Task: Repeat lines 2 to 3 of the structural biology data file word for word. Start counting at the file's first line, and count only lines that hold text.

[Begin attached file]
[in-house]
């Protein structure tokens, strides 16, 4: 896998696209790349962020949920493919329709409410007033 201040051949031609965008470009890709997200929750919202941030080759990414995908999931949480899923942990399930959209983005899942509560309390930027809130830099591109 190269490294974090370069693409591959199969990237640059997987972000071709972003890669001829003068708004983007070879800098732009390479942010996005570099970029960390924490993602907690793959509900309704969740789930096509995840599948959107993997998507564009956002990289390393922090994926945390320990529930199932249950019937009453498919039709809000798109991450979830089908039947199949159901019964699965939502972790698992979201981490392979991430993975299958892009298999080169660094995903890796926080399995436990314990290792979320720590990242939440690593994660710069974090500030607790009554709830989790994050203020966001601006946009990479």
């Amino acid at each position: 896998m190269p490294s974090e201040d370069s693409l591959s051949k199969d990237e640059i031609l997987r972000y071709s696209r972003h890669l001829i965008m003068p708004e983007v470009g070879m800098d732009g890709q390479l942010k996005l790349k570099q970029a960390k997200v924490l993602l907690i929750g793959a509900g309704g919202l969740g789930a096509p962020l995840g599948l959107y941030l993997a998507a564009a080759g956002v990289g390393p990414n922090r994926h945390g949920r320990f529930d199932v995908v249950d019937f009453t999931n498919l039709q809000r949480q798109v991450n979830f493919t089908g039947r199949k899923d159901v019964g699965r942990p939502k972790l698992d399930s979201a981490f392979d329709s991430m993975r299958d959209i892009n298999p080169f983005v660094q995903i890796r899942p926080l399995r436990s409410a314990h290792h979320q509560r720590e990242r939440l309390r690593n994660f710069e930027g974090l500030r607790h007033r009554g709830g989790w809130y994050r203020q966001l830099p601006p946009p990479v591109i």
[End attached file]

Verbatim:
């Protein structure tokens, strides 16, 4: 896998696209790349962020949920493919329709409410007033 201040051949031609965008470009890709997200929750919202941030080759990414995908999931949480899923942990399930959209983005899942509560309390930027809130830099591109 190269490294974090370069693409591959199969990237640059997987972000071709972003890669001829003068708004983007070879800098732009390479942010996005570099970029960390924490993602907690793959509900309704969740789930096509995840599948959107993997998507564009956002990289390393922090994926945390320990529930199932249950019937009453498919039709809000798109991450979830089908039947199949159901019964699965939502972790698992979201981490392979991430993975299958892009298999080169660094995903890796926080399995436990314990290792979320720590990242939440690593994660710069974090500030607790009554709830989790994050203020966001601006946009990479």
């Amino acid at each position: 896998m190269p490294s974090e201040d370069s693409l591959s051949k199969d990237e640059i031609l997987r972000y071709s696209r972003h890669l001829i965008m003068p708004e983007v470009g070879m800098d732009g890709q390479l942010k996005l790349k570099q970029a960390k997200v924490l993602l907690i929750g793959a509900g309704g919202l969740g789930a096509p962020l995840g599948l959107y941030l993997a998507a564009a080759g956002v990289g390393p990414n922090r994926h945390g949920r320990f529930d199932v995908v249950d019937f009453t999931n498919l039709q809000r949480q798109v991450n979830f493919t089908g039947r199949k899923d159901v019964g699965r942990p939502k972790l698992d399930s979201a981490f392979d329709s991430m993975r299958d959209i892009n298999p080169f983005v660094q995903i890796r899942p926080l399995r436990s409410a314990h290792h979320q509560r720590e990242r939440l309390r690593n994660f710069e930027g974090l500030r607790h007033r009554g709830g989790w809130y994050r203020q966001l830099p601006p946009p990479v591109i």